Finally, I got an inexpensive camera to keep an eye on the horses and that really helped me feel confident that all was well back there.



                              • Suzie: Thank you - I think the silver lining is that I am getting the opportunity to ride a lot of different horses now that are teaching me different things about them. Plenty of time to lease a good match in the future.

                                Sugar: Thanks for the recommendation! I'll add it to my list. I learn more if I'm being challenged a bit by the horse because I have to think and problem solve - which can also be frustrating, but hey, that's what I'm paying to improve.

                                Greys: That's a good point; I will think about that next time. I have a real shoulder kink right now (too much working on the computer, sigh), and I think that wasn't helping my form in lessons this week since it's so tight. Sounds like you had a fun week, and that photo is beautiful!

                                Faye: Midweek is a bit tough for me too, but it is worth it. I had to move my lesson to Sunday and Monday this week, and I'm going to miss not going out until this weekend again now. My barn only does lessons Sunday-Wednesday, so I have to front load the lessons a bit.


                                Second lesson this week was a little tough. I had both trainers watching my lesson (since one had her lesson cancel), and it made me more anxious than normal. I was also having some hand issues—I think my shoulder kink really made me too stiff and hunched—that unraveled my focus and made me pretty sloppy overall. I was feeling a little defeated after the lesson because I didn't perform as well as I wanted to, but after a little bit of moping, I journaled about my lesson and tried to come away with the positives, things I learned that I need to improve on and how. I also scheduled a third lesson for next week (Sunday, Monday, Wednesday) because I want to really work through some of these issues while I'm focusing on them and to not give my attitude a chance to discourage me. I have a history of pulling back when I'm not achieving exactly what I think I am capable of, so I am trying to work through that by being more present, patient, and reflective. I want to do some video of me, so I can see for myself how I'm doing things, but I might not be brave enough for that yet, we'll see...


                                • greysfordays - thank you! Good reminder to just slow down...

                                  I was sure your camera suggestion was to keep any eye on the horse... not the hitch! Good idea. I have a back up camera (how did people hook up a trailer without one?!) but I'm not sure it can be turned on while driving. My husbands can, which is neat.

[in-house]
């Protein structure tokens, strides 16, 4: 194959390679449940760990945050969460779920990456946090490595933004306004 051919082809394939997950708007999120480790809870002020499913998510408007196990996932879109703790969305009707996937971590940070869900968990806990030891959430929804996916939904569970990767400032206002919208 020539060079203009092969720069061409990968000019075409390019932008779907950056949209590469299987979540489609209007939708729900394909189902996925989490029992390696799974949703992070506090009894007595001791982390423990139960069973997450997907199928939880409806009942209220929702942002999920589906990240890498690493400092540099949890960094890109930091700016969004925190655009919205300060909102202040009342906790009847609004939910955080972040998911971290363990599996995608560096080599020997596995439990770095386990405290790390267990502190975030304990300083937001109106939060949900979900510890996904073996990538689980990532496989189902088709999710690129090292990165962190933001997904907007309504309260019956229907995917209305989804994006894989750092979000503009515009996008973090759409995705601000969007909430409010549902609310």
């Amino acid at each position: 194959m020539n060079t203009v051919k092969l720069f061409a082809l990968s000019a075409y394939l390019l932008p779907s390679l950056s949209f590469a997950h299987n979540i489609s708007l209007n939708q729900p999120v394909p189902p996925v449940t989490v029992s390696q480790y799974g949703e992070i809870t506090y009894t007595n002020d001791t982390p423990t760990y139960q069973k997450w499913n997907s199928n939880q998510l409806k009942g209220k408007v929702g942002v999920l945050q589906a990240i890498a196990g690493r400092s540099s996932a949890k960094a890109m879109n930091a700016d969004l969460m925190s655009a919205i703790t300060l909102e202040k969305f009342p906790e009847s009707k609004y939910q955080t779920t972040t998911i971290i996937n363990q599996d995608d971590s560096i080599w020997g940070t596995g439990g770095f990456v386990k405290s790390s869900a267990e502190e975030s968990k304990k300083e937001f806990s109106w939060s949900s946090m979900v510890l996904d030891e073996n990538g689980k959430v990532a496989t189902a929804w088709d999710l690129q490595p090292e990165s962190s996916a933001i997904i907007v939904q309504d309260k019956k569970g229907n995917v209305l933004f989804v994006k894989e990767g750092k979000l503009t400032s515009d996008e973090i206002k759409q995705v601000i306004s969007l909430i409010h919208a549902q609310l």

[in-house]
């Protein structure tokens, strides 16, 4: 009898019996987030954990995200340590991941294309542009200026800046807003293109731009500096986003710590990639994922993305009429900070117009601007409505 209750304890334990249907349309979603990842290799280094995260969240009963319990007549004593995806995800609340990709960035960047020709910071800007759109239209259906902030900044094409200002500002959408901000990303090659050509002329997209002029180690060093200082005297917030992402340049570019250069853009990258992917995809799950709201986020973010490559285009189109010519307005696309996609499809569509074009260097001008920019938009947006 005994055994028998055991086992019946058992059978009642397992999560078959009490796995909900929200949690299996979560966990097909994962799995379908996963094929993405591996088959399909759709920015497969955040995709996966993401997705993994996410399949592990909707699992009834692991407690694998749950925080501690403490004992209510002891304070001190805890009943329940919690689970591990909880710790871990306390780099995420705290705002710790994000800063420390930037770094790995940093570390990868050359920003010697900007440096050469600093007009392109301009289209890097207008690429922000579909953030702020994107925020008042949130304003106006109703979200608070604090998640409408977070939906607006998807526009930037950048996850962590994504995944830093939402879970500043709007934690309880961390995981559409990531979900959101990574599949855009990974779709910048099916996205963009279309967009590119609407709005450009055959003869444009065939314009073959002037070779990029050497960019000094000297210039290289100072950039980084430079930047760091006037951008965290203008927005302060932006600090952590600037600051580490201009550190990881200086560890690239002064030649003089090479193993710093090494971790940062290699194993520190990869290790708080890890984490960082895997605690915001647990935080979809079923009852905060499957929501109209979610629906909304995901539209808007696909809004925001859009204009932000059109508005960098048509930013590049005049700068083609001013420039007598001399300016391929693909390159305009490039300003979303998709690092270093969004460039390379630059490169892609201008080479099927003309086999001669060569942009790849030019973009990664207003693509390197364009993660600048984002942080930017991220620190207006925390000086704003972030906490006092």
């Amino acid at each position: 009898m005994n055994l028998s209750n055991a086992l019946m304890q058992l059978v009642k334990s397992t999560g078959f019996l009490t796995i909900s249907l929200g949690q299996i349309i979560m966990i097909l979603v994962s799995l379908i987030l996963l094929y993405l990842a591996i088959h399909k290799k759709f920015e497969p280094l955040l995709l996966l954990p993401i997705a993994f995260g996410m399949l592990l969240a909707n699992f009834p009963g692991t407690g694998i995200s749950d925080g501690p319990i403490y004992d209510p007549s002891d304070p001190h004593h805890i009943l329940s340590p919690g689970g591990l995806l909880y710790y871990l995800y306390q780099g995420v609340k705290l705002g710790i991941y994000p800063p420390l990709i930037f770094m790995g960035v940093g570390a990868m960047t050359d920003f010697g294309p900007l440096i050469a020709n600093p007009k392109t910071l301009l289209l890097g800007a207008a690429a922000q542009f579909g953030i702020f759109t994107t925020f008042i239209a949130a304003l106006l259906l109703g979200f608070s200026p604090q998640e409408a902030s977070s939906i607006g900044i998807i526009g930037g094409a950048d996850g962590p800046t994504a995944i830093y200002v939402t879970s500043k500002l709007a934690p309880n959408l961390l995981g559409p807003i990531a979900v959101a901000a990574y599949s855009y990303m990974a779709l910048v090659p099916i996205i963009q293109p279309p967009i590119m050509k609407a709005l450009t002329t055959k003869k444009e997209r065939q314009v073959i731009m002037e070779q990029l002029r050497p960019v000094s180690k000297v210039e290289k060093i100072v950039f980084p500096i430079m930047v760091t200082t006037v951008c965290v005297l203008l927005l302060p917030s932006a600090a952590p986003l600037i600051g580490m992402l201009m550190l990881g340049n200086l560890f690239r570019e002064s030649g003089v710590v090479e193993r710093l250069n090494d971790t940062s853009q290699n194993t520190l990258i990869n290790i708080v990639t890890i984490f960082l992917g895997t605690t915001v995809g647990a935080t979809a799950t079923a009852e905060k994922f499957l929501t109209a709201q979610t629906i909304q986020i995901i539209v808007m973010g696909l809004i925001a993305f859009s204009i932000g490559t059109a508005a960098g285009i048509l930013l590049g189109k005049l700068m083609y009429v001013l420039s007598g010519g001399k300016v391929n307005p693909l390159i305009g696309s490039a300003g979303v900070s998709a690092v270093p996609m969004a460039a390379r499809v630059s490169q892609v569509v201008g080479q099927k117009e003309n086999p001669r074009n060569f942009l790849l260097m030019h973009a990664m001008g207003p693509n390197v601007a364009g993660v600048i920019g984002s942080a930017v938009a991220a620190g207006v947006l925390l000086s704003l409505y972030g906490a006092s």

My fears are... he'll freak out IN the trailer en route. He'll be a raving lunatic upon arrival and hurt himself getting off. He'll be so keyed up he'll be a fire breathing dragon in the arena and I won't be able to ride. Thankfully, I know these aren't rational fears because he has been hauled hither and yon and exposed to everything and is just generally such a good boy. But still... I won't stop worrying about it until we're back home tomorrow


                                  • pehsness I use the camera to hitch and bc it's magnetic, then I put it in the trailer to watch the horses on the journey. It does double duty! You just need practice and positive data to point to that everything will be ok. Just take your time!


                                    • pehsness, can you take a short ten-minute test drive with someone (you husband, maybe) with you, just to get one under your belt, so to speak? Just drive for a short while, and come home and unload. I like practice when I start trailering again. My DH mostly drives, but there was a stint where I would take Chico to lessons myself. After the first one, it's easy. Though I do still need a little practice with backing up.
                                      My hopeful road to the 2020 RRP TB Makeover:


                                      • RiderNC, here are some of my favorite books. I could have gone on and on, but I didn't think I could fit any more in my picture collage. This may not work. Not sure you can read the titles. I can on my actual poc, but maybe not when I post.

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                                        My hopeful road to the 2020 RRP TB Makeover:


                                        • Shoot...that isn't going to work. Sorry.

                                          Top, left to right:

                                          Riding Through by Debbie McDonald
                                          Dressage Training Customized by Britta Schoffmann
                                          Riding and Jumping Clinic by Anne Kursinski
                                          Classic Show Jumping: The de Nemethy Method by Bertalan de Nemethy
                                          Judging Hunters and Hunter Set Equitation by Anna Jane White-Mullin
                                          Training Horses the Ingrid Klimke Way by Ingrid Klimke
                                          Cross Train Your Horse by Jane Savoie
                                          Dressage School by Isabell Werth
                                          More Cross Training by Jane Savoie
                                          When Two Spines Align: Dressage Dynamics by Beth Baumert
                                          Build a Better Athlete by Leslie Webb
                                          How Good Riders Get Good by Denny Emerson
                                          My hopeful road to the 2020 RRP TB Makeover: